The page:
If Nina Cormier’s wedding had taken place, she would be dead. But after the bride was left at the altar, the church stood empty when the bomb exploded. It wasn’t until a stranger tried to run her off the road that Nina realized someone actually wanted to kill her. But who?
That’s what Detective Sam Navarro has to find out…fast. With a nightmare unfolding all around them, Sam and Nina must try to decipher the terrifying truth: they are at the mercy of a brilliant madman, one who is playing for keeps.…
First published in 1996.
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Keeper Of The Bride
By Tess Gerritsen
Harlequin Enterprises LimitedCopyright © 2002 Harlequin Enterprises Limited
All right reserved.
North Dade County Detention Center, Miami, Florida Halloween - Friday, October 31
Del Macomb wiped the sweat from his forehead with the sleeve of his shirt. The stiff cotton of his uniform stuck to his back, and it was only nine in the morning. How could it be this hot and humid in October? He had grown up just north of Hope, Minnesota. Back home, ice would be forming at the edges of Silver Lake. His daddy would be writing his sermons while watching the last of the snow geese pass overhead. Del pushed wet strands off his forehead. Thinking about his daddy reminded him that he needed a haircut. Crazy stuff to be thinking about. Even crazier that it was stuff that could still make him homesick.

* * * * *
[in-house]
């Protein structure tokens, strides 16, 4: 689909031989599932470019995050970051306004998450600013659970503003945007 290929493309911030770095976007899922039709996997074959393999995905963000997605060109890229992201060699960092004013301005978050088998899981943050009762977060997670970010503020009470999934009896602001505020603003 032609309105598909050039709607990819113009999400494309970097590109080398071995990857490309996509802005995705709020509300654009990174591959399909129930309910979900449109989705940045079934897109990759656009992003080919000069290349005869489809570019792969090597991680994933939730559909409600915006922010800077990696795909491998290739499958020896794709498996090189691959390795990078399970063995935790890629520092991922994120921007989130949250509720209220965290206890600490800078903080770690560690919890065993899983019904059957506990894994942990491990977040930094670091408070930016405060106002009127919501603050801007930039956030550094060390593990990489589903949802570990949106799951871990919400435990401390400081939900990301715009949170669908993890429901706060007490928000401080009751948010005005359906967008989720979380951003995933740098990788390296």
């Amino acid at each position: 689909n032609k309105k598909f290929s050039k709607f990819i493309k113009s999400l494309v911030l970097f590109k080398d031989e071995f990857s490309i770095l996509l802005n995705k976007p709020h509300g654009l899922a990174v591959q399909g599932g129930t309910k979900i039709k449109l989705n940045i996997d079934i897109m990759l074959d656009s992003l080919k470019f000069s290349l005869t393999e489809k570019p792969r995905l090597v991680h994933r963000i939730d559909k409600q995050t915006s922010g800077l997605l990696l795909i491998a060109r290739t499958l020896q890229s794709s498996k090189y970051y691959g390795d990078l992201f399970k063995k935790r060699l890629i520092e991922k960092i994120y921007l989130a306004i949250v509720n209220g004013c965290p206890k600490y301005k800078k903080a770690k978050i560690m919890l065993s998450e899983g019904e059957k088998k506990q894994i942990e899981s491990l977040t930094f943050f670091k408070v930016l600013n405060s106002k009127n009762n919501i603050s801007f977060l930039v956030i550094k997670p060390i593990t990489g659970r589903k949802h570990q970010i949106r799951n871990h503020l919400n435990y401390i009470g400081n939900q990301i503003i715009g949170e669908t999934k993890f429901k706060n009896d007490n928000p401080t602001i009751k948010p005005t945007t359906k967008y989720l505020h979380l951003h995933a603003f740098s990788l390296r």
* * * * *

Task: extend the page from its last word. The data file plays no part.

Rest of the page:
"So who's the fucking asshole we're chaperoning today?" Del's partner startled him. He winced at Benny Zeeks's language, then glanced over at the barrel-chested ex-marine to see if he had noticed. He certainly didn't need another lecture - not that he didn't have a lot to learn from Benny.
"Guys said his name is Stucky." He wondered if Benny had heard him. He seemed preoccupied.
At North Dade County Detention Center Benny Zeeks was somewhat of a legend, not only because he was a twenty-five-year veteran, but because he had spent most of that time working up in Starke on death row andeven on X Wing. Del had seen his partner's scars from scuffles he'd won over X Wingers trying to avoid the coffin-like solitary confinement.
He watched Benny shove his shirtsleeves up over his veiny forearms, not bothering to fold or roll them, revealing one of those legendary scars. It intersected a tattoo, a Polynesian dancer who now had a jagged red line across her abdomen as if she had been sliced in half. Benny could still make the dancer dance, flexing his arm and sending the lower half of her into a slow, sexy sway while the other half - the top half - froze in place, disconnected. The tattoo fascinated Del, intriguing and repulsing him at the same time.
Now his partner climbed into the armored truck's passenger seat, concentrating on negotiating the narrow steps up into the cab. The man moved slower than usual this morning, and Del immediately knew his partner had another hangover. He swung up into the driver's seat, buckling himself in and pretending, once again, not to notice.